The DOL also could shut down a business as it investigates the claim. “This is serious stuff,” King said. 

King said that plaintiff attorneys will likely capitalize on the law change via aggressive marketing campaigns targeting workers labeled as independent contractors. The attorneys will specifically seek out industries, such as the collision repair industry, known to use independent contractors, he said. 

Businesses should also know that the Internal Revenue Service (IRS) has its definition of independent contractor, he said. He said the test is separate from the DOL’s definition. A business could be in compliance with the IRS test and still face penalty for being out of compliance with the DOL test, he said. 

The federal law will not replace state laws already in place, King said. However, most state laws follow the federal law, he said. He said businesses already following California independent contractor laws will likely fall in compliance with federal laws. 

Another human resources issue that could see significant changes this year is a business’ stance on marijuana users, King said. 

Some states, including California, label marijuana users as a protected category, he said. Users are protected in the same way others are protected for race, religion, gender, and LGBTQ, he said. 

“If you’re a California employer and you have not updated your drug and alcohol policy to account for any changes in cannabis in the state of California, you need to do that. You’re out of compliance, and you are at significant risk,” King said. “If you don’t have a policy, you’re in even more risk, because you can’t even get out of the box to defend yourself on different things.” 

King said businesses won’t be able to sidestep the law because a position requires driving. 

Other states, which have legalized marijuana, could be following behind California, he said.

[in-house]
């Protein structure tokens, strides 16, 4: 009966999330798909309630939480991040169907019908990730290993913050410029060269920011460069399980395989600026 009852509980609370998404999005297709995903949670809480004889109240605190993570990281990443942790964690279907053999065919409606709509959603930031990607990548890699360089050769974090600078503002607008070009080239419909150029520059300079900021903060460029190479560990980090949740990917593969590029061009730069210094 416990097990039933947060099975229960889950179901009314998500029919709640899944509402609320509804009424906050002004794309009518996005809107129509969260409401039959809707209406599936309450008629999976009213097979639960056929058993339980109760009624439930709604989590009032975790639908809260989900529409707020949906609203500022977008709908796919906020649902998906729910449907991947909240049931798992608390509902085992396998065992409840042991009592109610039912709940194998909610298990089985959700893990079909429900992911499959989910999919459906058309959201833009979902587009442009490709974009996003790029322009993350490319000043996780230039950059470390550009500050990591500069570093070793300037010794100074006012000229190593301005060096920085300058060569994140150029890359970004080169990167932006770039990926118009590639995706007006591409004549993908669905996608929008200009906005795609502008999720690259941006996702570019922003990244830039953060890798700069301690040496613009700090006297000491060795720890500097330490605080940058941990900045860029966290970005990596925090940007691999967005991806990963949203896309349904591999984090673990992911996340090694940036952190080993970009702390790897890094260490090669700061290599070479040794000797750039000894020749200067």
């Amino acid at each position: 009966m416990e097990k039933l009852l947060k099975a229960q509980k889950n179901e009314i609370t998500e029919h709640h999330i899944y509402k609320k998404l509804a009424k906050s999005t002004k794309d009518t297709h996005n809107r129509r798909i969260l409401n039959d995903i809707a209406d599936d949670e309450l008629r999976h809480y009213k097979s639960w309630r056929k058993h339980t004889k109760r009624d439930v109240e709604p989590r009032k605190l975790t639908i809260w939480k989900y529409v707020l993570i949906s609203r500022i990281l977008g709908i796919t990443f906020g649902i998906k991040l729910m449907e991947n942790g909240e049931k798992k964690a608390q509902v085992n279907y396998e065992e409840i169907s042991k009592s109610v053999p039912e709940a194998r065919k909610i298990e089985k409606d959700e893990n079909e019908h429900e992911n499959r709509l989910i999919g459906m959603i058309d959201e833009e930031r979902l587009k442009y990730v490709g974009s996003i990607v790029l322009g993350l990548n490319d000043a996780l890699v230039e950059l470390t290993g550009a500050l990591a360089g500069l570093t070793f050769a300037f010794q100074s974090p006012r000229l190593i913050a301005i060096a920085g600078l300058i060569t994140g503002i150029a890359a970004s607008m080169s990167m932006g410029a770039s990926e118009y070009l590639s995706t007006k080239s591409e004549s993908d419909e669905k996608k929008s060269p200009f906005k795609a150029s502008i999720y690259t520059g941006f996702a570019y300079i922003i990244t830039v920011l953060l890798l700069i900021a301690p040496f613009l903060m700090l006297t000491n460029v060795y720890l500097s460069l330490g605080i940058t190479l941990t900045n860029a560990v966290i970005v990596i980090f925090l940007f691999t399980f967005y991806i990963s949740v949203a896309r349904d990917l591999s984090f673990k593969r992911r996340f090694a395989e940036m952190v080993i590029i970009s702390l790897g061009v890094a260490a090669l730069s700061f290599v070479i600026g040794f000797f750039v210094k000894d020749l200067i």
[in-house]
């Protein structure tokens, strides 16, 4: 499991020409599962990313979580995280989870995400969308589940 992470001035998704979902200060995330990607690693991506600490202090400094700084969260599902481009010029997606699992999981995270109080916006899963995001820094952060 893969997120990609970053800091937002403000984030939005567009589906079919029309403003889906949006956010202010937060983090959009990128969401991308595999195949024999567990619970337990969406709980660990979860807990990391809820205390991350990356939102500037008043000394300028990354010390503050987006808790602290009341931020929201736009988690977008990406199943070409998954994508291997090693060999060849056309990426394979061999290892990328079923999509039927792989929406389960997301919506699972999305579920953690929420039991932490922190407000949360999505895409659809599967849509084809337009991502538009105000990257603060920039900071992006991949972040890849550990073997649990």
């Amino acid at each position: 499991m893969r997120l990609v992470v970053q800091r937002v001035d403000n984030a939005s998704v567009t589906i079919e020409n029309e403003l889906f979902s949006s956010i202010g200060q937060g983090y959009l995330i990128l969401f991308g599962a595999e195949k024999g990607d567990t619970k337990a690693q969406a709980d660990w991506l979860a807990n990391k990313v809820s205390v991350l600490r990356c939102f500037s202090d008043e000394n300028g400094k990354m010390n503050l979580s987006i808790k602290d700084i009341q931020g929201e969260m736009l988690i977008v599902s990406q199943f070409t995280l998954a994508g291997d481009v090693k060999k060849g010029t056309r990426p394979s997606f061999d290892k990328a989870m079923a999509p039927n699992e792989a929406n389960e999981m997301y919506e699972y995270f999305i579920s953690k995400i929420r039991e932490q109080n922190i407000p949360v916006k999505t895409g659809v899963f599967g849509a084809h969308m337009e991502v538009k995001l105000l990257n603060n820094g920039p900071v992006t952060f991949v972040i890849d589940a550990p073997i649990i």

Federal legislation legalizing marijuana could be near and that would mean changes for human resources throughout the nation, he said. 

The Equal Employee Opportunity Commission (EEOC) also announced it will release a targeted enforcement plan in 2024, King said. 

“They’re actually sending people out and interviewing vulnerable and underserved workers,” King said. 

The EEOC has identified those workers as individuals with disabilities or criminal records; the LGTBQ community; those who are affected by pregnancy, childbirth, or related medical conditions, and long COVID sufferers, he said. 

“If you have employees who fall into any of those categories, there’s a very realistic chance they will get interviewed and contacted by the EEOC to see if they’re being treated properly,” King said. “And if they’re not, the EEOC will file a complaint on their behalf against you.” 

Treat your employees with respect and in non-discriminatory ways, he said. 

Other changes human resource departments should pay attention to include increases in minimum wage throughout many states and a movement to require paid sick leave in states, cities, and counties. 


Featured image: Cory King speaking at the Jan. 17, 2024 meeting of the Collision Industry Conference (CIC) in Palm Springs, California. (Teresa Moss/SCRS)

Share This: